I don’t care whether someone is a Jew, Christian or Moselm, or any other religion, but if you are  a member of those faiths, then you had better believe that God created the earth, and the plants of the earth. Any follower of the book who prohibits a plant from another, by their own standard, stands in opposition to God’s first major covenant with man, through the gift of ‘every herb bearing seed’ (Genesis 1) . That includes the nitwit Judge, Miche M.J. Shore http://cannabisculture.com/v2/content/2011/11/14/Religious-Cannabis-User-Awaits-Judgment-Day-Federal-Court-Case
    Moreover this also shows that the Canadian charter’s claim that it is based on “The Supremacy of god and the Law’ is patently false, as God is my co defendant, and I stand with his gift of the Tree of Life. 
    Sincerely, Chris Bennett 

    • 1. Re: R. v. Hunter – conduct does not require either victim or harm to be considered criminal. Malmo-Levine made that quite clear. You may not like it, you may not agree with it, it may not accord with your personal morality, but, nevertheless, the principle remains. 
      Nor would Charter rights be at issue concerning the victims of violent religious practices – Charter protects individuals from government conduct, not conduct of other individuals. 
      2. Disingenuousness? Hardly. The judge referred merely to consumption of seven grams of marijuana. Presumably you could be smoking anywhere from 0% to 100% of that amount. I agree that Canada’s marijuana laws are asinine. However, the way to fix this is not to pursue loopholes for specific persons or groups. A legislative solution is required which will address the problem for all people – write your MP. Failing that…the next Fed election, I suppose. Ugh, four years. 

        • I wish them every success. However, I don’t think this is within the power of provincial governments to achieve. Crime, and therefore the CDSA is the purview of the Federal government. The SCC has a lengthy history of striking down provincial legislation which frustrates Federal objectives in this area.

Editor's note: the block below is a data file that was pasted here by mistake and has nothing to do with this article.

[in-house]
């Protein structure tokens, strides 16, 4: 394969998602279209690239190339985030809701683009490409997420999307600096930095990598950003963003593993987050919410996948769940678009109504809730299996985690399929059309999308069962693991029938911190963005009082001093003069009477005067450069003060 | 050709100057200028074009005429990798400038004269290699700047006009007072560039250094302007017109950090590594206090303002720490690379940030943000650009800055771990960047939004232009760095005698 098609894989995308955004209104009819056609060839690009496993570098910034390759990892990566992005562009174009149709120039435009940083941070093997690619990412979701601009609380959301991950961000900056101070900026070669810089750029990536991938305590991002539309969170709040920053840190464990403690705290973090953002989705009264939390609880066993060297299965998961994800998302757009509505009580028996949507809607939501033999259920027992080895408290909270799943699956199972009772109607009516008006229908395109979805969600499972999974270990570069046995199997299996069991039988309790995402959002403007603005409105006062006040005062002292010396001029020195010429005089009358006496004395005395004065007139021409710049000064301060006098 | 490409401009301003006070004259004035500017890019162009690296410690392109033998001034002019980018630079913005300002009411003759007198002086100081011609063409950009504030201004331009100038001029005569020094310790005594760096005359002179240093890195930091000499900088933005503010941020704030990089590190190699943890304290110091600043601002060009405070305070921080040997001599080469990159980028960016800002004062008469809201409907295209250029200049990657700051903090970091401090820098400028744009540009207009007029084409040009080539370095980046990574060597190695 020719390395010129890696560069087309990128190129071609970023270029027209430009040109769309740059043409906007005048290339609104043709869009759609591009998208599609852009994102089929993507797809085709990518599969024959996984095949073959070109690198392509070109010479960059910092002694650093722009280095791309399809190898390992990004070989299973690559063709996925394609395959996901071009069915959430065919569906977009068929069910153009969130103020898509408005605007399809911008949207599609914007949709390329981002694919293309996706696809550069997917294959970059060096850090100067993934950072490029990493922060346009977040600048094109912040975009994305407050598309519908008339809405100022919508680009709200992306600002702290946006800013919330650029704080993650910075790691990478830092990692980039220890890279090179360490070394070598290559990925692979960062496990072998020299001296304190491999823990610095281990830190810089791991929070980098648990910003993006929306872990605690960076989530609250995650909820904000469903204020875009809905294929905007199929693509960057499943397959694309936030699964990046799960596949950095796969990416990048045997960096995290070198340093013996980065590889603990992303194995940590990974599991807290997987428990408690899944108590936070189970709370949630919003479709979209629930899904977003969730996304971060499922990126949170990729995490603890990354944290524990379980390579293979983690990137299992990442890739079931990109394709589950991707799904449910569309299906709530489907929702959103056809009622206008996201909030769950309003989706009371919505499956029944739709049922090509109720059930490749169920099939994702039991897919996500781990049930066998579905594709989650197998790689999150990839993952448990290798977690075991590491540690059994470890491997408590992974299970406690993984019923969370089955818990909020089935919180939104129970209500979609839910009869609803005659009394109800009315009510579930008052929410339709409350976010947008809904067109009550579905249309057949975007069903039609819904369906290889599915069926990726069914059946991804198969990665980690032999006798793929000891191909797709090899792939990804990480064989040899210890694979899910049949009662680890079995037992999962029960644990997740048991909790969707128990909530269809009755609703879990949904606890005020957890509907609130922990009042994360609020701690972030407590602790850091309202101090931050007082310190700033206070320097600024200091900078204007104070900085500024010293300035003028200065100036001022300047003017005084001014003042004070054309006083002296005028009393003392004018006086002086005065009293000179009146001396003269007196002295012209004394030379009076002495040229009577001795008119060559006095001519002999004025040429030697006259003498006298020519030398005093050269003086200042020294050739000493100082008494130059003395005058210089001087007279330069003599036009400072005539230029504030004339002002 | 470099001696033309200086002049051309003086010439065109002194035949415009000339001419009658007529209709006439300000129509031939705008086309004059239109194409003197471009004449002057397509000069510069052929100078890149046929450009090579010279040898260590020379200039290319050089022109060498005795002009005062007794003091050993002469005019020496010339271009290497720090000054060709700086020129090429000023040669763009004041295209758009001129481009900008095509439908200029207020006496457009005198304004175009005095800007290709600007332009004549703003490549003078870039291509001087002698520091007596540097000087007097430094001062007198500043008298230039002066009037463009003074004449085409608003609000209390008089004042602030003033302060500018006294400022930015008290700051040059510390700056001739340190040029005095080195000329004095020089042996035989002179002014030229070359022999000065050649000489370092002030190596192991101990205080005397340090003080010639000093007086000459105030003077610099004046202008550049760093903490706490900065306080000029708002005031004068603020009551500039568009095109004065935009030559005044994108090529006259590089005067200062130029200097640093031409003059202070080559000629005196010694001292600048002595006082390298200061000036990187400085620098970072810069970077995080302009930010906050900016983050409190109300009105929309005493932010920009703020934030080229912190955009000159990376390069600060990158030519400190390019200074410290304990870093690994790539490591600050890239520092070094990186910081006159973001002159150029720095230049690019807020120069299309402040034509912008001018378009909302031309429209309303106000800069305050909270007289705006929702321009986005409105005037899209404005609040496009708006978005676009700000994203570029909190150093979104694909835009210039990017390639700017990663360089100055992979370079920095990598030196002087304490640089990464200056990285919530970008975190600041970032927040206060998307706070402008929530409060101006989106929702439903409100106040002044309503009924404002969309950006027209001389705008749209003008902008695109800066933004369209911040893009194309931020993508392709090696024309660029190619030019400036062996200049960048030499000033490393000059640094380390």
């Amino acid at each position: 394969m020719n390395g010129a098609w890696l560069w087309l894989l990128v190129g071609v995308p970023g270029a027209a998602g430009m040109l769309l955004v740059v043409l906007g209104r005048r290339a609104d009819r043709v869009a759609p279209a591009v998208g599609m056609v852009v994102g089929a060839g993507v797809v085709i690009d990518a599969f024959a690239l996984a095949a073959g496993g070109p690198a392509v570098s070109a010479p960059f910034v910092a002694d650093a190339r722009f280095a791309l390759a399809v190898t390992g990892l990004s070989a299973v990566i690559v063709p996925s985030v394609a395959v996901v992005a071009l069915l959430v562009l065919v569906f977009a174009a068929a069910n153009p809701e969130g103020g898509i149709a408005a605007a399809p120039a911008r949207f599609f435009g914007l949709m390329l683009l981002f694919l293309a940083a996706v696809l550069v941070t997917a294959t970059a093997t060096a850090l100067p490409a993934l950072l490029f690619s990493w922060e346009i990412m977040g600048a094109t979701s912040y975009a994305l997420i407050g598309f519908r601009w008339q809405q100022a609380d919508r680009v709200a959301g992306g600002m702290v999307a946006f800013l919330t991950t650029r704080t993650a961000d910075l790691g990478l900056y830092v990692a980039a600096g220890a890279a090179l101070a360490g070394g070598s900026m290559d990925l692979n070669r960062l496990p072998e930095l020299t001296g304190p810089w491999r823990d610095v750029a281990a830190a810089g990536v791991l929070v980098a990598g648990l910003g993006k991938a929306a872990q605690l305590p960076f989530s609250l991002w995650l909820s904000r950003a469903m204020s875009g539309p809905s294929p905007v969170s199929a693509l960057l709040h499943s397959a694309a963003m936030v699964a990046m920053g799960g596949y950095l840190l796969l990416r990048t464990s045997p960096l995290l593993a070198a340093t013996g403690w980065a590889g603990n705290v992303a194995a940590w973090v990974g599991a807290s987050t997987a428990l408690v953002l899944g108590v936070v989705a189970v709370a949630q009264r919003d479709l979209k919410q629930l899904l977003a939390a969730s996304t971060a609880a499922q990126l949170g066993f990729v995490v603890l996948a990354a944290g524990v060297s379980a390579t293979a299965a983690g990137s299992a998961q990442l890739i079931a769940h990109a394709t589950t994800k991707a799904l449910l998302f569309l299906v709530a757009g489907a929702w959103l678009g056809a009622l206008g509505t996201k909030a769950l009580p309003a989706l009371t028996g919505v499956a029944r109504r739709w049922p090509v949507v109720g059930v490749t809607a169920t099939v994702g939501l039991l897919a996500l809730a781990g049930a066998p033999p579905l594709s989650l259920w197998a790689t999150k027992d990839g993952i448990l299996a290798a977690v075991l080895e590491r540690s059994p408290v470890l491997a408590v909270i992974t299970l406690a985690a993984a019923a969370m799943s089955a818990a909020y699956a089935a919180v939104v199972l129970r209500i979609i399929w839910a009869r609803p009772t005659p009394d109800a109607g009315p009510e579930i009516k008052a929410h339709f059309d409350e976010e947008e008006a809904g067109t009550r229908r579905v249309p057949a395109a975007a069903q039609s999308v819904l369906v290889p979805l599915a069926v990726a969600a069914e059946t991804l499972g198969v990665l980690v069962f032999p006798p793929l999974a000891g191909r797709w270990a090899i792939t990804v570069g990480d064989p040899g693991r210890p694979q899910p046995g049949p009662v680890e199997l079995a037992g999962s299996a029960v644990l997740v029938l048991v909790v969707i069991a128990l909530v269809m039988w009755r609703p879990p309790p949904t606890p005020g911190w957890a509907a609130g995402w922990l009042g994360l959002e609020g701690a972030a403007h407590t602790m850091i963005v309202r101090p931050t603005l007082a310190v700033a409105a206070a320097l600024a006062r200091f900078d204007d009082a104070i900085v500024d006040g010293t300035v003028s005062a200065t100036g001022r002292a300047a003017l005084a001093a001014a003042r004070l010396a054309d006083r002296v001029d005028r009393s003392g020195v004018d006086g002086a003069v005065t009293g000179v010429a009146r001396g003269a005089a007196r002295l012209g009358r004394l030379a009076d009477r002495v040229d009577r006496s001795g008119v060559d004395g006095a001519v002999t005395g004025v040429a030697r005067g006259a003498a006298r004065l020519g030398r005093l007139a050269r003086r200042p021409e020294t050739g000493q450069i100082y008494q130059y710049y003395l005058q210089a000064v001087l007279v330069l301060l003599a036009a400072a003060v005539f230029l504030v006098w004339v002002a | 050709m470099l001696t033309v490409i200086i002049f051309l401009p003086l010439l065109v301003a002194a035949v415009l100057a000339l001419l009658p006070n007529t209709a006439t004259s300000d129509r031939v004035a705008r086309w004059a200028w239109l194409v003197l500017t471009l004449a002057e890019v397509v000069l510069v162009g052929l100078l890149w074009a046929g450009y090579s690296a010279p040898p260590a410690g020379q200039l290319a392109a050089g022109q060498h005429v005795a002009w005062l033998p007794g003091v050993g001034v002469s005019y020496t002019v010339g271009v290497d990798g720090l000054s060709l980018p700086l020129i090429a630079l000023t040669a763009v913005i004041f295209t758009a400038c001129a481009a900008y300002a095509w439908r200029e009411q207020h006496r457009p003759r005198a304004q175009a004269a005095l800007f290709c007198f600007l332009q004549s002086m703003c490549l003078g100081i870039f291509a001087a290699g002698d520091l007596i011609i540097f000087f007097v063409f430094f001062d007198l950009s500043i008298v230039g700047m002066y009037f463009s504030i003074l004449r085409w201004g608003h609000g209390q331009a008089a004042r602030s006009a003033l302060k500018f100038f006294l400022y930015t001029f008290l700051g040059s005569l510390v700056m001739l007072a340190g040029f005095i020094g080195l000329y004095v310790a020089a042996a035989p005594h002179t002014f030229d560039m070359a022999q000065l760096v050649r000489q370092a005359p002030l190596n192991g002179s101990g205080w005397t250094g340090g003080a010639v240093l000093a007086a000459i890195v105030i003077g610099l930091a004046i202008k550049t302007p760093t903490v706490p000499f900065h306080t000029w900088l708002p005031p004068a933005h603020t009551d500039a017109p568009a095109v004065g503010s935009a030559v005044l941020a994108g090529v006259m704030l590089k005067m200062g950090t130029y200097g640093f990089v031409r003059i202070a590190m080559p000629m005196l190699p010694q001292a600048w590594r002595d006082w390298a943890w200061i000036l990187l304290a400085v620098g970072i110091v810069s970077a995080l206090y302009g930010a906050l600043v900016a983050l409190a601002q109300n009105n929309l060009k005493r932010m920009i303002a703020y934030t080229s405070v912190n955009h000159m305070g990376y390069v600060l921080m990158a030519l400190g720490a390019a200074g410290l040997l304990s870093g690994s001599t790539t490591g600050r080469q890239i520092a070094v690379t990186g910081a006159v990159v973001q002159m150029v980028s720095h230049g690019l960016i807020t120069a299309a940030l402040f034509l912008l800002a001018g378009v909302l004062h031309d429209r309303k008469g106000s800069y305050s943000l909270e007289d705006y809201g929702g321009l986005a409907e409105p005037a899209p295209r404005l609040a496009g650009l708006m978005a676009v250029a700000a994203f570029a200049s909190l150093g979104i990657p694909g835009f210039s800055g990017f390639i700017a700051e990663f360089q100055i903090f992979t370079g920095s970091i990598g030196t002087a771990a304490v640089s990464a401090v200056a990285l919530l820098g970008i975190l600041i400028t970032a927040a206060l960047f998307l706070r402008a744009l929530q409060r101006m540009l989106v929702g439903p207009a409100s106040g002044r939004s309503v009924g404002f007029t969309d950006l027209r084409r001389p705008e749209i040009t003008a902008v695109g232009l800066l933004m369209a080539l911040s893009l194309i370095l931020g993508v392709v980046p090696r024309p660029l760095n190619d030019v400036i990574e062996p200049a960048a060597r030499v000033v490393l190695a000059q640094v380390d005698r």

• That’s the thing, isn’t it?  Politicians who have ZERO power to do anything substantial about drug policy come out with pronouncements like this.  But politicians who actually have the power or influence to change drug policies refuse to touch the issue.

      • The judge said i smoked 7 gram, 35 joints, I do not, and never indicated that anywhere. I sue cannabis in  a variety of manners, not much smoked. This is not a loophole, Canada has charter rights regarding freedom of religion, and I have been practicing my faith for over 20 years. I do support full legalization however, and I have done loads of work in that area, if you google my name and ‘marijuana’ you will see the extent of that. 

        • 1. The judge stated that you consume seven grams daily, and did not specify what proportion of your use related to smoking versus other means of consumption. The 35 joint figure appears to have been illustrative, intended to give the reader a pragmatic understanding of how much or how little seven grams actually is.